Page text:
However, further improving antibiotic use will require increased accountability and transparency at the societal level.2 A parallel can be drawn between antibiotic stewardship and infection prevention. Hospitals have been required to have infection prevention programs for many decades. Yet no transformative progress in reducing health care–associated infections occurred until society began requiring public reporting of infection rates and linking such rates to pay-for-performance measures. This shift toward greater accountability and transparency in health care–associated infections has led hospitals to vest infection control programs with the authority to implement critical improvements.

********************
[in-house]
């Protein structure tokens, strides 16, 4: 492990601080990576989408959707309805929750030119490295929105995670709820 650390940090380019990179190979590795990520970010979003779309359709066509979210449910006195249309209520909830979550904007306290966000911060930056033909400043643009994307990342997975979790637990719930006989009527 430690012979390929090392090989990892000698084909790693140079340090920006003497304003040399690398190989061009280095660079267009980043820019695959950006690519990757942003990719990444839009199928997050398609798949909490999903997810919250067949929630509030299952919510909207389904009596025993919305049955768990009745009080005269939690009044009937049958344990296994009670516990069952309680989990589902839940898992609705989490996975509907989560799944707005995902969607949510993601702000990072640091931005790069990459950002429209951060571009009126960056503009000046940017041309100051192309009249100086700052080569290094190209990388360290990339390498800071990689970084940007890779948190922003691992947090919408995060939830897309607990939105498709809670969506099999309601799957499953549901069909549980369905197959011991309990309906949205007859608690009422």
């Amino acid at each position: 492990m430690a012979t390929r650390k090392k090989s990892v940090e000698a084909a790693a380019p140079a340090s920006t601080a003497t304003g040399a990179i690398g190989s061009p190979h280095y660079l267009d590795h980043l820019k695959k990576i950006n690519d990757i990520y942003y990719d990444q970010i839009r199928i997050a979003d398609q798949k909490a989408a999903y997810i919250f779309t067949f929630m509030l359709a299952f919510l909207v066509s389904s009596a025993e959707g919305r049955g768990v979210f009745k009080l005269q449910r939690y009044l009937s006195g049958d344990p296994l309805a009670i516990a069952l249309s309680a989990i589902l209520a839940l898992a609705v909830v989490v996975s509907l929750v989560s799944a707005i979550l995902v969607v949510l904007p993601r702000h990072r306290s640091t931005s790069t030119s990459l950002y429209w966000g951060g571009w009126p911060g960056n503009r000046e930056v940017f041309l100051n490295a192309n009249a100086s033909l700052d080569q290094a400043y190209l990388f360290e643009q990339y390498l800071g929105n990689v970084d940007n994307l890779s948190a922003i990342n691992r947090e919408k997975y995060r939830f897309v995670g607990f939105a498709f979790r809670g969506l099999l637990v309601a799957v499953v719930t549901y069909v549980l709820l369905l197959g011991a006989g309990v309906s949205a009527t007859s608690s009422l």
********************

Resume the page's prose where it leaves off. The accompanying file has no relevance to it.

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  • 2016 – SPICE – HAI Prevention Conference

    circle of care saving what matters

    The Circle of Care Indy Chapter’s 1st annual HAI Prevention Conference was an absolute success! I along with many of my colleagues had the privilege to attend this event at the beautiful Riley Hospital for Children Auditorium. Founder Kisha Miller and Indy Chapter President Lisa Wakeman did a great job putting everything together. Turnout was good and as to be expected with an inaugural event which included healthcare professionals from many area hospitals and healthcare facilities. It was great to have so many different disciplines converge in one room, from nursing and infection prevention to surgical technologists and sterile processing professionals. Continue reading...